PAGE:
Japanese Edo Era Sweets

Photo:Edo Sweets. Photo by ©Alma Reyes.

Kyogashi Confectionary Museum and Tawaraya Yoshitomi – The Charm of Kyogashi Sweets

While Japanese food is commonly equated to sushi, ramen, tempura, sukiyaki and other conventional Japanese gastronomic delights, Japanese sweets and desserts are equally enticing and deserve attention. Many travelers who come to Japan for food tripping drop by traditional coffee shops serving green tea matcha ice cream and cake or other popular desserts, such as anmitsu (red beans, agar jelly, mochi, fruits like orange all topped with sweet black sugar syrup); shiruko (azukii red beans and mochi); yokan (thick agar jelly with red or white bean paste); warabi mochi (jelly-like mochi covered with kinako soybean powder), and many others.

Sweets. Photo by ©Alma Reyes.

Kyoto is especially known for traditional sweets, particularly colorful (pink, green, yellow, beige, light purple) higashi dry confectionery shaped as leaves, flowers, fruits or Japanese crests, which usually accompany a bowl of matcha tea during tea ceremony.

Kyogashi Museum Entrance. Photo by ©Alma Reyes

At the Kyogashi Confectionery Museum (Kyogashi Shiryokan) in Kyoto, you can discover the history of Japanese traditional sweets and buy a wide range of confectioneries from its adjacent sweets shop, Tawaraya Yoshitomi. Tawaraya Yoshitomi confectionery is known by its famous masterpiece confection "Unryu" brand that uses Ogura bean paste, created by seventh generation confectioner, Tomejiro Ishihara. The store opened in 1978 at the same time as the Kyogashi Confectionery Museum, which since then has been collecting documents on Japanese sweets to expand its historical archive.

Kyogashi Museum Kyogashi Photo by ©KYOTO CONFECTIONERY MUSEUM

Entering the museum, which is located on the north side of Tawaraya Yoshitomi shop, one passes the simple Japanese pocket stone garden on the way out through the sweets shop. On the ground floor is a tea ceremony hall, Shounken, that is used for Japanese tea drinking demonstrations, and can seat about 33 guests. Sweets making workshops are conducted on the third floor.

Tawaraya Yoshitomi Shop Photo by ©Alma Reyes

The museum is also called Guild House Confectionery, which instantly greets you with enormous ikebana displays created totally from sugar and kanbai flour (similar to rice flour) called togei gashi. You can marvel at the intricate forms and contours of peony and plum flowers with a pine tree in the background.

Sweets Ikebana. Photo by ©Alma Reyes

The history of Japanese confectionery dates back to the Nihonshoki and Kofun eras. During the reign of the 11th Emperor Suinin, Tajimamori, the Japanese legendary god of sweets was said to have brought Tachibana oranges (variety of mandarin orange) to the country, which had been claimed as Japan’s first sweets.

Ancient Sweets. Photo by ©Alma Reyes

Chinese sweets, known as karagashi or karakudamono, were also introduced to Japan around the Nara period. They largely consisted of deep fried or boiled dumplings made from different kinds of flour, and used as offerings in temple and shrine altars. During the Heian period, sweets were served in rituals and royal banquets.

Ancient Tools. Photo by ©Alma Reyes.

In Kyoto, it was a tradition for noble families to have confectioneries made by craftsmen delivered to their homes, enhancing, therefore the relationship between the confectionery craftsmen and the royal court. The craft, thus, attained its prestige and further propagated the development of sophisticated baking tools, which are on display in the museum. The sharp skills of the craftsmen had also been elevated to a high degree of refinery, precision and artistic ornamentation.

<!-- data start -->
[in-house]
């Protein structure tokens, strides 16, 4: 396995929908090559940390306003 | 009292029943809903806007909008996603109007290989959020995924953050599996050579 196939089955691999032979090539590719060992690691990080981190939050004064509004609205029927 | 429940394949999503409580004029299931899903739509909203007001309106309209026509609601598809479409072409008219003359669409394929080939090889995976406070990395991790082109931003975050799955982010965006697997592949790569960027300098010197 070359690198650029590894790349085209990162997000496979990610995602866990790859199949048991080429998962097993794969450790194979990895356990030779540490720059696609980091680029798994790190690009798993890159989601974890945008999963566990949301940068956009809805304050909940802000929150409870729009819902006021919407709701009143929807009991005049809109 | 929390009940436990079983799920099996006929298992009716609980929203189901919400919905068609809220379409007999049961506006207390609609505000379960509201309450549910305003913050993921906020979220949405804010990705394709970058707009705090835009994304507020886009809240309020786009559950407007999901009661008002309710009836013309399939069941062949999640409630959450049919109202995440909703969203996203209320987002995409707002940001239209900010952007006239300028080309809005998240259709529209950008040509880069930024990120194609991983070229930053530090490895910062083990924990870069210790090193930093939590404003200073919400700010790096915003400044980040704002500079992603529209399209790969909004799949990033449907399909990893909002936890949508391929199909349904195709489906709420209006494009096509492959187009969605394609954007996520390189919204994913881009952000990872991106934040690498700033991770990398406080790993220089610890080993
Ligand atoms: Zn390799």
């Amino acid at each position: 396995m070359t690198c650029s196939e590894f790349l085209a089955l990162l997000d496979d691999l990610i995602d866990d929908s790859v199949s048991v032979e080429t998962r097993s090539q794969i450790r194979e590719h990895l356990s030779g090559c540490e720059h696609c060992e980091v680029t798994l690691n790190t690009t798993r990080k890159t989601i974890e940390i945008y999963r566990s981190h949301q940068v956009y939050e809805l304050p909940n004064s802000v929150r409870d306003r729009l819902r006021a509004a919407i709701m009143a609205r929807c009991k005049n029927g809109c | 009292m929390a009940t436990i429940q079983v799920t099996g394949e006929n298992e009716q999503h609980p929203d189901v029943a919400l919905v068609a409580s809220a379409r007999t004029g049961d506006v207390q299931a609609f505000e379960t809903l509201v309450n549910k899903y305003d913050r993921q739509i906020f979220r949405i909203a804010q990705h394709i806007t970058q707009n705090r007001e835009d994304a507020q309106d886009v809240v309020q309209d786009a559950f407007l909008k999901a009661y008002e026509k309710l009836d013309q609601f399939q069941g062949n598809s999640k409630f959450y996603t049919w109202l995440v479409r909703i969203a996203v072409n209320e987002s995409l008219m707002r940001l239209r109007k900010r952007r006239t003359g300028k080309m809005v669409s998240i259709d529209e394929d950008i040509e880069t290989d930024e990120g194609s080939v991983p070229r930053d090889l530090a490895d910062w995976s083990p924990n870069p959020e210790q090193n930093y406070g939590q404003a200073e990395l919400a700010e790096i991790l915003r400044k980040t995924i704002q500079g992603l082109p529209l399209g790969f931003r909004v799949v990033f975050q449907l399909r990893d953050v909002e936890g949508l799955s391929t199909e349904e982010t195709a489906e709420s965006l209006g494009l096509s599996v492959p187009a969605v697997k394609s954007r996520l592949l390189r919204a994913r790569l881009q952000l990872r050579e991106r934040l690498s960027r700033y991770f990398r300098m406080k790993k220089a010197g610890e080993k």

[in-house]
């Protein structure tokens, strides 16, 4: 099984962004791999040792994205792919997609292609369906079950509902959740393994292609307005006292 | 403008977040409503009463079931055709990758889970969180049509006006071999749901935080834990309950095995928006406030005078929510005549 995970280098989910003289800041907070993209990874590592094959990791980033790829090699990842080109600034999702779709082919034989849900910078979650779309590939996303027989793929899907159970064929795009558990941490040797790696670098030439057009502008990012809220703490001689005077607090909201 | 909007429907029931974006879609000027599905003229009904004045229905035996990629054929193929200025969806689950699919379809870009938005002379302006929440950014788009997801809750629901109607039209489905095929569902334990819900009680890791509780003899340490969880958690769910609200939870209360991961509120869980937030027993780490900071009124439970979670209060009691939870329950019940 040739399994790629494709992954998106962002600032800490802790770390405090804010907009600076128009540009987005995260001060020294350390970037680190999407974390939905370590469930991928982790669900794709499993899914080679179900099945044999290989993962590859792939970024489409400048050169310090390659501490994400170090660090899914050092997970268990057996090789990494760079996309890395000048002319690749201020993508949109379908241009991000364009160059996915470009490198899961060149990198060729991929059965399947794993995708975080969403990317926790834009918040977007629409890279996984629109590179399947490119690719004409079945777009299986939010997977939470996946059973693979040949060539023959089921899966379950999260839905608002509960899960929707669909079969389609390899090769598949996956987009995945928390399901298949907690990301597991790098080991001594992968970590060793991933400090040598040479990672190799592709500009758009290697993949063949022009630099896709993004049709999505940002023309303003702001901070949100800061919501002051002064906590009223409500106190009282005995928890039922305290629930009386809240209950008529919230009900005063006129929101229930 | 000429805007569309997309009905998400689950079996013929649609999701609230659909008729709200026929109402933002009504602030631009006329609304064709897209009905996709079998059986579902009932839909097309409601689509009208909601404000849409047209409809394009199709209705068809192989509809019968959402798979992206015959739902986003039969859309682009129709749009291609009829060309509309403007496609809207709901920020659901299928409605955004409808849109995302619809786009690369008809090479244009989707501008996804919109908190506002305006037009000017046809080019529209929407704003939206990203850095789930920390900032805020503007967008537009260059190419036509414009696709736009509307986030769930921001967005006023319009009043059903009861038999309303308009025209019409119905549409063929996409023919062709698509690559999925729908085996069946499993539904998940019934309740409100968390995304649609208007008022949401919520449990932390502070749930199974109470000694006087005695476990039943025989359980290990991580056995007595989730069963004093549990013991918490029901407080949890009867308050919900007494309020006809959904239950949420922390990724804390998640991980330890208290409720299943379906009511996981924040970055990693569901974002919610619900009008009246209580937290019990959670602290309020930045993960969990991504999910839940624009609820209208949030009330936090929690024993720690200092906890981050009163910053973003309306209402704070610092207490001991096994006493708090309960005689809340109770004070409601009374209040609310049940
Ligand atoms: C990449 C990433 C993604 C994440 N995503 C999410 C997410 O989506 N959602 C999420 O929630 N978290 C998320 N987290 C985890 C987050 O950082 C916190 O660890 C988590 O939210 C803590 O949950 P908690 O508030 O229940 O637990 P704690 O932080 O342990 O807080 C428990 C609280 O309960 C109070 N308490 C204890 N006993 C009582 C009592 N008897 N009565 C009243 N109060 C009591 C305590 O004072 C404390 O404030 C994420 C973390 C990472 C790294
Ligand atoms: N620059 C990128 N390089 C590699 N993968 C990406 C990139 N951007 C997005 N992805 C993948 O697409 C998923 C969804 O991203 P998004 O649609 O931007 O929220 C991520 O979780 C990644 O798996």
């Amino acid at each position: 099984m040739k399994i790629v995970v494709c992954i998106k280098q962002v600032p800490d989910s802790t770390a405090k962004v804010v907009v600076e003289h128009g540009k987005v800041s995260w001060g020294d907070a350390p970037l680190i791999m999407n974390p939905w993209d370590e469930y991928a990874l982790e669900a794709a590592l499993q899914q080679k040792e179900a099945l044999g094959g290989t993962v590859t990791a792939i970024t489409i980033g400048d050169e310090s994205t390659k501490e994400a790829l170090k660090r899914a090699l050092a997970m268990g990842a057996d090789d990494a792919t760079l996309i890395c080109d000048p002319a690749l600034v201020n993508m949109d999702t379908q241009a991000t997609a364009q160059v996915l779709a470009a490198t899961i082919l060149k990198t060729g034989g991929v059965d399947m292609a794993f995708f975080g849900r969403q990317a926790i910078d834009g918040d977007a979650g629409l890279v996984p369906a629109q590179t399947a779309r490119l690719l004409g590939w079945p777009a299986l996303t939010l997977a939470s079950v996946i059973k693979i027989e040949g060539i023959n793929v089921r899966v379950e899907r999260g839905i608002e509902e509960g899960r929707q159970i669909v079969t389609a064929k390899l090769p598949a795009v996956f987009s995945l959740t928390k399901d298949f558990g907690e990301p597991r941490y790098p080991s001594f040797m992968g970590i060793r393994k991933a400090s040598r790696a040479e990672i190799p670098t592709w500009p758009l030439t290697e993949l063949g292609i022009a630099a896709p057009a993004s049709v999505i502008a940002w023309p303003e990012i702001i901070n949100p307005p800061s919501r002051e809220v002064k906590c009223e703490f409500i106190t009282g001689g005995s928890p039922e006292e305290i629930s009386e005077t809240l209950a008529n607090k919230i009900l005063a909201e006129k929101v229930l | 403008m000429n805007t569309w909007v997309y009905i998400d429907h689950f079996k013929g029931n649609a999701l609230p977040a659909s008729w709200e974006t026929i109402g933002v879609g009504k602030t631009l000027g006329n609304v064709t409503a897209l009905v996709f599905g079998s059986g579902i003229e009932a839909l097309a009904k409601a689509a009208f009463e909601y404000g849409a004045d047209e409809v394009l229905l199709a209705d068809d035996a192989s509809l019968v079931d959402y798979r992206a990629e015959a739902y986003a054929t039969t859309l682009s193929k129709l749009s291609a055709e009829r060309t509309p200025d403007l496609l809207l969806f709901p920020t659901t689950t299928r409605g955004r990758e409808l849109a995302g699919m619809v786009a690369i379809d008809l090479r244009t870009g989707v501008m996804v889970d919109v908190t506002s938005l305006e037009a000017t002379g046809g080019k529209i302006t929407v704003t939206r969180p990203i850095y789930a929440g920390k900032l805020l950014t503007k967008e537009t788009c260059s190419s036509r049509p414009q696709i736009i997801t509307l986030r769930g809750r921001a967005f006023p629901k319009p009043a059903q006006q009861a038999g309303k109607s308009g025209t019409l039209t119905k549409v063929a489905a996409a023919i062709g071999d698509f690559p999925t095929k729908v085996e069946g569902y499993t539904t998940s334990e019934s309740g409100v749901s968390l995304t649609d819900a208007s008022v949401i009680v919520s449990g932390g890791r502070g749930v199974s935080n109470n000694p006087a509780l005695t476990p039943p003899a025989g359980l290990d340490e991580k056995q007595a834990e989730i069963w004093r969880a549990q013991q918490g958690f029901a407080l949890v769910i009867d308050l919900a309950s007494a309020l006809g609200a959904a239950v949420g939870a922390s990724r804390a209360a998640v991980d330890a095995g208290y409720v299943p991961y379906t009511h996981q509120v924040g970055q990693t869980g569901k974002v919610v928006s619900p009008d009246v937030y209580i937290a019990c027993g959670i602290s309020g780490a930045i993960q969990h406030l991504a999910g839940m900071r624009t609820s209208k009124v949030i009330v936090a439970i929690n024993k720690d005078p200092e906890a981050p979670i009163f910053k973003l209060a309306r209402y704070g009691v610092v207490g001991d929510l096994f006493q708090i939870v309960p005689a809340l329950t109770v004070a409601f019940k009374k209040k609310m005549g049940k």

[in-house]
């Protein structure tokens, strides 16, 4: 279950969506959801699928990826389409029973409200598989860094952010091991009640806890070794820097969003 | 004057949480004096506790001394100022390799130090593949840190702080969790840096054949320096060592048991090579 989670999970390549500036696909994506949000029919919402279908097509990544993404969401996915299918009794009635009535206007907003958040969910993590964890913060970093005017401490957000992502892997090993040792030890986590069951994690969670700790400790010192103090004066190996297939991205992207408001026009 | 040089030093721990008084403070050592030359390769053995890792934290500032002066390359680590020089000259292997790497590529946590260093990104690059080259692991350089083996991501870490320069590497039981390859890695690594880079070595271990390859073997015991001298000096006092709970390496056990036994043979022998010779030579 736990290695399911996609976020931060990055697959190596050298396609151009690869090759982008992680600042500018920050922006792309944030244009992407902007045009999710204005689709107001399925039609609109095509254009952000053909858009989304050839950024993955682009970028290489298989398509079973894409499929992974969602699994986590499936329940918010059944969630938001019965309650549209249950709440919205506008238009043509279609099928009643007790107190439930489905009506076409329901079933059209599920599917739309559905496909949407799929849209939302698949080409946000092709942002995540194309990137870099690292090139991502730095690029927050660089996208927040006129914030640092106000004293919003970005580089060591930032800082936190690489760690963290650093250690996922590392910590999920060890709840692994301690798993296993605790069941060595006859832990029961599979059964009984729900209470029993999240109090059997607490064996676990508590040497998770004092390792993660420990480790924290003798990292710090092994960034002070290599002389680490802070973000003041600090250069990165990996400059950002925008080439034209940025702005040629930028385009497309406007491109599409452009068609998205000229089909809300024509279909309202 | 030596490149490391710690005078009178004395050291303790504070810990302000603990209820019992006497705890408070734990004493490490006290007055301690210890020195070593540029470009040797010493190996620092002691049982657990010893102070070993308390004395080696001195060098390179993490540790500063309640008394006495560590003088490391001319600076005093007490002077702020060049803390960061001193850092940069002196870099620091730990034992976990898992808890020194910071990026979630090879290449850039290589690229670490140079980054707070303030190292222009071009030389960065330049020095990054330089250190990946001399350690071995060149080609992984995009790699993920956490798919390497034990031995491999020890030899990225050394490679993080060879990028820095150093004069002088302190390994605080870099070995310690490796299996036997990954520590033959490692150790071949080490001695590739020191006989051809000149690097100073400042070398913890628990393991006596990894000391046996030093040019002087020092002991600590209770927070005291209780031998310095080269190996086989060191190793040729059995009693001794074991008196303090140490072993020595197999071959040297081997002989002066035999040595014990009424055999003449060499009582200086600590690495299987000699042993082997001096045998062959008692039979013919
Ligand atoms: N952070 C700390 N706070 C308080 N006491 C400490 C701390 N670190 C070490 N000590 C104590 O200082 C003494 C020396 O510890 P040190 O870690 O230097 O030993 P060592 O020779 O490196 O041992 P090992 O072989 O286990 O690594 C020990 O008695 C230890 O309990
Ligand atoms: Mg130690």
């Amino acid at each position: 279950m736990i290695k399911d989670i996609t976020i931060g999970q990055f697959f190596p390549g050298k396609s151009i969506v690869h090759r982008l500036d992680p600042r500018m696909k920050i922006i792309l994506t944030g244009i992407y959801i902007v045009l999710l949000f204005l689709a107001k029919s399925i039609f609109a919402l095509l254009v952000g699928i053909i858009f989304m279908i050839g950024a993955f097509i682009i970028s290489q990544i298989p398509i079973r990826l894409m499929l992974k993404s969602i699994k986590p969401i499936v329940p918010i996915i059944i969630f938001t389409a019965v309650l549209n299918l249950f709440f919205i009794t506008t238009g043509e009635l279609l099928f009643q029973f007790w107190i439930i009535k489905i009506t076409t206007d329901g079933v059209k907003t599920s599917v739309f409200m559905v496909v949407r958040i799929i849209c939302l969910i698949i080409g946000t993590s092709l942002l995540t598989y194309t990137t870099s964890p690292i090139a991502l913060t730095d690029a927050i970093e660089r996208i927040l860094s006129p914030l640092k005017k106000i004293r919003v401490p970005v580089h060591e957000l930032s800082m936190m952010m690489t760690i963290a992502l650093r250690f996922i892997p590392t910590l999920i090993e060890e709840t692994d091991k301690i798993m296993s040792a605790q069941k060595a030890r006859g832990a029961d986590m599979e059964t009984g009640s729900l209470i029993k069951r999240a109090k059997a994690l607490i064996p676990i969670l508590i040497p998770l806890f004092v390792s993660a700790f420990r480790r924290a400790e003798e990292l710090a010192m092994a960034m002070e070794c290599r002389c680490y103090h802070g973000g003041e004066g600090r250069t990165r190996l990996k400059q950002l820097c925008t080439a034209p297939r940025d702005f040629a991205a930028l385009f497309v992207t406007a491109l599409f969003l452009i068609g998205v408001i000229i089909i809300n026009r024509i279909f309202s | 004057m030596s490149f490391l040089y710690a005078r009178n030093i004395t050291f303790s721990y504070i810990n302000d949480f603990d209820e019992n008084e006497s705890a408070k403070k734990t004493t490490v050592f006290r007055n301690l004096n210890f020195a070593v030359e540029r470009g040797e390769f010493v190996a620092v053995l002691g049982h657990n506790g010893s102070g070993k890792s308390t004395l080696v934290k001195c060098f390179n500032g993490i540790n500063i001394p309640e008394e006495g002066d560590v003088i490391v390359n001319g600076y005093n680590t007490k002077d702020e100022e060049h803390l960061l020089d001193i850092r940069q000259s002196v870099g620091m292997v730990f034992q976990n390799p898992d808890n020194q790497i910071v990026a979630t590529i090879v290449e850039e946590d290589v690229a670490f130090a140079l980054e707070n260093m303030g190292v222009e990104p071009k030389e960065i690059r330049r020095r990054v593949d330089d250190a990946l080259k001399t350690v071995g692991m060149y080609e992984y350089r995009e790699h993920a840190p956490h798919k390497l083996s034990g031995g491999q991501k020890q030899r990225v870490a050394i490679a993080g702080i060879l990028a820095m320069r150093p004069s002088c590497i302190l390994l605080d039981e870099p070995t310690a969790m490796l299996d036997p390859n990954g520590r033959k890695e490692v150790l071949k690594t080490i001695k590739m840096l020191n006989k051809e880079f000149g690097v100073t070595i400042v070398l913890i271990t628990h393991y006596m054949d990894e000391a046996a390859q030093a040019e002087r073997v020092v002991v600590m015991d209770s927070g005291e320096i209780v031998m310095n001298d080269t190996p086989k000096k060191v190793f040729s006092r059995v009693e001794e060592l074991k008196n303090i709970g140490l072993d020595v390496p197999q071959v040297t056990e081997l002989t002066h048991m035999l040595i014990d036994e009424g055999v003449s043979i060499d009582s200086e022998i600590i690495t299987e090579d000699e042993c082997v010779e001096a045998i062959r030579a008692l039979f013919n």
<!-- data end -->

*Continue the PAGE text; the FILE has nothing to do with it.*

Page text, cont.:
Spring Sweets. Photo by ©KYOTO CONFECTIONERY MUSEUM.

The sweets industry coincided with the introduction of tea making. Many of the master ancestors lived in Kyoto where the quality of water was known to be highly suitable for both tea and sweets. You can smell the scent of Japanese sweets history by the display of ancient molds with intricate carvings from the Edo period. There are also beautifully decorated Edo-period wooden boxes for transporting confectionery, especially lacquer-painted surfaces with gold powder.

Edo Sweets. Photo by ©Alma Reyes.

At the museum, from ancient to present-day flavors, wagashi Japanese sweets come in a wide variety of categories: Unryu Ogura bean paste, mochi, colorful sugar candies, yokan agar jelly, baked and raw sweets, jelly sweets, taiyaki fish-shaped cakes filled with red bean paste or custard, chocolate, cheese, and sweet potato, and more in mouth-watering fruit flavors and charming designs—plum blossom, cherry blossom, chrysanthemum, camellia, pine, peony, fern, azalea and patterns, such as crane, tortoise, rabbit, whale, moon, sun, rain, snow, mountain landscapes, rivers, and even objects in Japanese daily life, such as fans and bamboos.

Sweets. Photo by ©Alma Reyes
Sweets. Photo by ©Alma Reyes
Sweets. Photo by ©Alma Reyes
Sweets. Photo by ©Alma Reyes

It is not an exaggeration that wagashi is also referred to as edible art. The beauty of the shapes, forms, colors and designs always serves as perfect gifts for the palate and the soul.

Kyogashi Confectionery Museum & Tawaraya Yoshitomi

Karasumadori, Tachiuri-Agaru, Kamigyo-ku, Kyoto

Open 9:00-6:00 pm except Wednesdays

Access: 2-minute walk from Imadegawa station, Karasuma subway line

Popular Posts

Related Posts